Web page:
Gantz and Bier reflect on and consider the implications of Cas9-based genome editing on genetics in a recent Bioessays that is worth reading if you are trying to keep up on this rapidly evolving part of the genetics ecosystem.
Not long ago the authors created a gene drive system in Drosophila melanogaster that consisted of the Cas9 open reading frame regulated by germline active promoter and a guide RNA expressing transgene all flanked by sequences that were homologous to those flanking the genomic target site of the guide RNA expressed from the drive element. The element behaves like a homing endonuclease gene and the authors called this Cas9-based homing endonuclease mediated gene conversion the mutagenic chain reaction.
In Bioessays they review their original work in Drosophila and imagine ways that active drive elements could be recalled and ways in which they could be exploited to do other things at the same time.
Recalling or killing gene drive systems is of some interest, particularly during these early days when our knowledge and experience involving planned releases or introductions is very limited. The authors envision recalling a Cas9 drive element by introducing a second element into the same genome in which there is a drive element and this second element would share homology arms but would not contain the Cas9 coding region. It would instead contain two guide RNA-encoding transgenes that would result in existing Cas9-expressing drive elements being deleted from the chromosome with this second element being recombined into the corresponding site. In essence the Cas9-expressing element would drive its own deletion from the genome. It would be interesting to see this modeled.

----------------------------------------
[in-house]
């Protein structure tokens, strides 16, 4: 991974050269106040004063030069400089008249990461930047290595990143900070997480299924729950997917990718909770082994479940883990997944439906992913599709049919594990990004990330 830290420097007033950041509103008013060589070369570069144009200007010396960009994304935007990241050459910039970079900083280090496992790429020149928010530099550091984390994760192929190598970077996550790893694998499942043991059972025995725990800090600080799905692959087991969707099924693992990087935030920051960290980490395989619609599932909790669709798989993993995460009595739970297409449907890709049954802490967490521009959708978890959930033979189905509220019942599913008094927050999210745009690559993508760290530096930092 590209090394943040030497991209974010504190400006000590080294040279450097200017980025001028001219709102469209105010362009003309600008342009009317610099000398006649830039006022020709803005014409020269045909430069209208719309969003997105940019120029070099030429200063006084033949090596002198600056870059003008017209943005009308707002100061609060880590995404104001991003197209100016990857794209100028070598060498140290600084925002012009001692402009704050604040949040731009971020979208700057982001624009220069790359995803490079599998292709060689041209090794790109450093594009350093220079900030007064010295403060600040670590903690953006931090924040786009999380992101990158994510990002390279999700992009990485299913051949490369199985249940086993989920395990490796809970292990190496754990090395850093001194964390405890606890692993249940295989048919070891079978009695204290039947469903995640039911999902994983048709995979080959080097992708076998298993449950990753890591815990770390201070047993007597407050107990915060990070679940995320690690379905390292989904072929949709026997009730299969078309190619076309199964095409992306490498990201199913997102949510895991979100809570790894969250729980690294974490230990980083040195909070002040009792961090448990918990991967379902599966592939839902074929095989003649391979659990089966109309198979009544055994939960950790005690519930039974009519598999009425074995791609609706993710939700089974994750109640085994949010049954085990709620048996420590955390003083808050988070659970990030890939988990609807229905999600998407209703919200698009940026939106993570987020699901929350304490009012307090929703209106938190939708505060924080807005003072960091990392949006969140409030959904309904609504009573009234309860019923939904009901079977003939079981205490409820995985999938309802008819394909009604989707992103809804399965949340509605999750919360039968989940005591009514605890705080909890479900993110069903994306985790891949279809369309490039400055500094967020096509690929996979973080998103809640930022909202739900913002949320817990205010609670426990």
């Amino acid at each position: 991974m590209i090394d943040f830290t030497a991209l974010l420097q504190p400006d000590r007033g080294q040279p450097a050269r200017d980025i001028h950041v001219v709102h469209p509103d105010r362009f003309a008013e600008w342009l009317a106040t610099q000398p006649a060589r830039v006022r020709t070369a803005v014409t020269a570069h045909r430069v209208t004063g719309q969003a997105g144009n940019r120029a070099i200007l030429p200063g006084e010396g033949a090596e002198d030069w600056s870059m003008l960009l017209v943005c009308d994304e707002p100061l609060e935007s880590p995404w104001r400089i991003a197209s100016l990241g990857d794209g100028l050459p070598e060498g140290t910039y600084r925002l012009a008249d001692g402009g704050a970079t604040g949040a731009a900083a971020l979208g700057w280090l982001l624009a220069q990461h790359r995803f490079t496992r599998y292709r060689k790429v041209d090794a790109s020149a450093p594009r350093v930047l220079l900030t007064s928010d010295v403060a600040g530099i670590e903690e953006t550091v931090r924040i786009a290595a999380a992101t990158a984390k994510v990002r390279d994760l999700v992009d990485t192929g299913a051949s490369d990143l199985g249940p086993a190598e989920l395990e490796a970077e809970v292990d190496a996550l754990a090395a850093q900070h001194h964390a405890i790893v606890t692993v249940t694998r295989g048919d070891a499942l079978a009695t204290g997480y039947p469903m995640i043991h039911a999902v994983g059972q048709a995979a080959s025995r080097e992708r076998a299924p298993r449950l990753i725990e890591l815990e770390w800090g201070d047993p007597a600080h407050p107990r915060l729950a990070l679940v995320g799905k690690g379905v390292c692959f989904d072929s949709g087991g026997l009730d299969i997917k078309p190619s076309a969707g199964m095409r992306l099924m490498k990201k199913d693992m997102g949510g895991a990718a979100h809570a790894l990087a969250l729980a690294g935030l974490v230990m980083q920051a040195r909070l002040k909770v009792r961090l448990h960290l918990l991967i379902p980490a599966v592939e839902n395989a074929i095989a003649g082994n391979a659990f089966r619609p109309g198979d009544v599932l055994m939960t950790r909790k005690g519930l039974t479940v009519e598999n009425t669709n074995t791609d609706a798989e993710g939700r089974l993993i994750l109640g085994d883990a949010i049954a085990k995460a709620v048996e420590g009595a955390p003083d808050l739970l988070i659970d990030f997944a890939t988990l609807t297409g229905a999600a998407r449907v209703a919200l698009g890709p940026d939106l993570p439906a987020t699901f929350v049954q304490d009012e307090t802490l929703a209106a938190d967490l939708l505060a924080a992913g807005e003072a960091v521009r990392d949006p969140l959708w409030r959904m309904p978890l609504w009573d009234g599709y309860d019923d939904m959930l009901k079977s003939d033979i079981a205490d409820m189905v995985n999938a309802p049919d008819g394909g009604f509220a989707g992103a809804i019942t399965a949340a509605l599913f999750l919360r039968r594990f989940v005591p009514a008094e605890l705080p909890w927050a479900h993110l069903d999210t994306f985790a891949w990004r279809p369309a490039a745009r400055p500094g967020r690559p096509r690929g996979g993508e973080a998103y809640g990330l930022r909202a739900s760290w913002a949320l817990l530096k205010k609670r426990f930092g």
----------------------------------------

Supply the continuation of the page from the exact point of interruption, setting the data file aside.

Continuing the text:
The authors are very enthusiastic about the potential of Cas9-based technologies to enrich existing genetic systems and to facilitate genetic approaches in systems that have traditionally not be subject to extensive genetic analysis and rightfully so.
For example, the authors envision knock-in technology using homology-dependent repair (HDR) triggered by programmed endonucleases to be used instead of transposons in some cases. Vectors with all of the bells and whistles present on transposon-based gene vectors would be present but integration would be driven by Cas9 and HDR. They point so some advantages to this approach – namely, creating homozygotes could be more efficient and easier. This is an interesting idea.
While the authors discuss a number of topics that are interesting and worth reading they briefly discuss some ideas about how gene drive technologies could have potential applications to human gene therapy to combat HIV or cancer. For insect biologists thinking perhaps more about pest erradication, it was interesting to see these therapeutic analogs.
This is an interesting overview and prospectus.